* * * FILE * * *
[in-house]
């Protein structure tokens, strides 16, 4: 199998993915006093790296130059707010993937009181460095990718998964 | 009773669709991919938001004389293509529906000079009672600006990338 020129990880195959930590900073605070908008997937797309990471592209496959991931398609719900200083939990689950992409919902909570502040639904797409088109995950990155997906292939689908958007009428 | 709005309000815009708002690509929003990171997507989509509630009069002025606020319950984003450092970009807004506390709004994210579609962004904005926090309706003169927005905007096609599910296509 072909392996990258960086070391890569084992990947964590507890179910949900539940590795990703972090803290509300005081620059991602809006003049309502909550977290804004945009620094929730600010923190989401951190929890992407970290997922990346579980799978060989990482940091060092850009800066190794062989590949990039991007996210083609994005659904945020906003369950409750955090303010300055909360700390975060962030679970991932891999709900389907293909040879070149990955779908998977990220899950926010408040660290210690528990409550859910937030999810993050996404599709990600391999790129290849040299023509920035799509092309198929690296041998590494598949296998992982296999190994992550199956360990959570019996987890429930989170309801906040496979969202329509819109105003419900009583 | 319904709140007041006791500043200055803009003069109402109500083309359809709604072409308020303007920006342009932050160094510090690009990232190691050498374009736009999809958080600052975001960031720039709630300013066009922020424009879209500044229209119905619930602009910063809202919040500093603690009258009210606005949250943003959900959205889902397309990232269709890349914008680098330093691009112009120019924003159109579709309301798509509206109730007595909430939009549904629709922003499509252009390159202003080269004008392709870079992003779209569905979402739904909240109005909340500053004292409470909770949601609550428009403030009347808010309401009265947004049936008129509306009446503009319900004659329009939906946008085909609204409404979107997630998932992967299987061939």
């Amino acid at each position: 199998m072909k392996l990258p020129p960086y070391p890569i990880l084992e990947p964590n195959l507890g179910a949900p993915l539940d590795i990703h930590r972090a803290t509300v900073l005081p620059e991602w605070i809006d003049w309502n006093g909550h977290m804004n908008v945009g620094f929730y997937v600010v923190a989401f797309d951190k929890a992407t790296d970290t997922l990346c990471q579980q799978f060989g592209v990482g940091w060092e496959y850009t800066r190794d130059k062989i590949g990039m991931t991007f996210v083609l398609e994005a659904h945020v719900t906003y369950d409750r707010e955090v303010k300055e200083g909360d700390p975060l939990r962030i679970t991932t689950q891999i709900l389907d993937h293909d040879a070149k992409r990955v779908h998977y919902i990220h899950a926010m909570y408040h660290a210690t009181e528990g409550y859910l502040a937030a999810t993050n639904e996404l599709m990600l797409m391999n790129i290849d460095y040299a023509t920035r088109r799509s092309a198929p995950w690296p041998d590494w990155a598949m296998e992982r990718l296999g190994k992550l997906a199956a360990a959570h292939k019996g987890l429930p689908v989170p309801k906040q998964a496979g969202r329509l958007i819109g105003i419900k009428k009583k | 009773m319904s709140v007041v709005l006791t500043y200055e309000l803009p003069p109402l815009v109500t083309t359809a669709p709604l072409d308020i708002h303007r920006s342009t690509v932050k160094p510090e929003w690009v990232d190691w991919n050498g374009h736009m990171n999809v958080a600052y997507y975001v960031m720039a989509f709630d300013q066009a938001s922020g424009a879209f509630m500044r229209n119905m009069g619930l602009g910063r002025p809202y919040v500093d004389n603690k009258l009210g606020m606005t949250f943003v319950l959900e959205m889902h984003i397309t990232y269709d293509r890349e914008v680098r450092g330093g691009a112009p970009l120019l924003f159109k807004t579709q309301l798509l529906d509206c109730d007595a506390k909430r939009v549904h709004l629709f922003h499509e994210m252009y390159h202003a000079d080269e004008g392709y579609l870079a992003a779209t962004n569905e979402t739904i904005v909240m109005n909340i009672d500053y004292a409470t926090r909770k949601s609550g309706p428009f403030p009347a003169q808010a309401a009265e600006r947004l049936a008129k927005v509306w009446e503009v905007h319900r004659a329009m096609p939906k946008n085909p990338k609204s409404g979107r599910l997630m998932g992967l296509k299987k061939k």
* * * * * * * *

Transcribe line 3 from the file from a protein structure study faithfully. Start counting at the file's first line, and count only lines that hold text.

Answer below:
């Amino acid at each position: 199998m072909k392996l990258p020129p960086y070391p890569i990880l084992e990947p964590n195959l507890g179910a949900p993915l539940d590795i990703h930590r972090a803290t509300v900073l005081p620059e991602w605070i809006d003049w309502n006093g909550h977290m804004n908008v945009g620094f929730y997937v600010v923190a989401f797309d951190k929890a992407t790296d970290t997922l990346c990471q579980q799978f060989g592209v990482g940091w060092e496959y850009t800066r190794d130059k062989i590949g990039m991931t991007f996210v083609l398609e994005a659904h945020v719900t906003y369950d409750r707010e955090v303010k300055e200083g909360d700390p975060l939990r962030i679970t991932t689950q891999i709900l389907d993937h293909d040879a070149k992409r990955v779908h998977y919902i990220h899950a926010m909570y408040h660290a210690t009181e528990g409550y859910l502040a937030a999810t993050n639904e996404l599709m990600l797409m391999n790129i290849d460095y040299a023509t920035r088109r799509s092309a198929p995950w690296p041998d590494w990155a598949m296998e992982r990718l296999g190994k992550l997906a199956a360990a959570h292939k019996g987890l429930p689908v989170p309801k906040q998964a496979g969202r329509l958007i819109g105003i419900k009428k009583k | 009773m319904s709140v007041v709005l006791t500043y200055e309000l803009p003069p109402l815009v109500t083309t359809a669709p709604l072409d308020i708002h303007r920006s342009t690509v932050k160094p510090e929003w690009v990232d190691w991919n050498g374009h736009m990171n999809v958080a600052y997507y975001v960031m720039a989509f709630d300013q066009a938001s922020g424009a879209f509630m500044r229209n119905m009069g619930l602009g910063r002025p809202y919040v500093d004389n603690k009258l009210g606020m606005t949250f943003v319950l959900e959205m889902h984003i397309t990232y269709d293509r890349e914008v680098r450092g330093g691009a112009p970009l120019l924003f159109k807004t579709q309301l798509l529906d509206c109730d007595a506390k909430r939009v549904h709004l629709f922003h499509e994210m252009y390159h202003a000079d080269e004008g392709y579609l870079a992003a779209t962004n569905e979402t739904i904005v909240m109005n909340i009672d500053y004292a409470t926090r909770k949601s609550g309706p428009f403030p009347a003169q808010a309401a009265e600006r947004l049936a008129k927005v509306w009446e503009v905007h319900r004659a329009m096609p939906k946008n085909p990338k609204s409404g979107r599910l997630m998932g992967l296509k299987k061939k």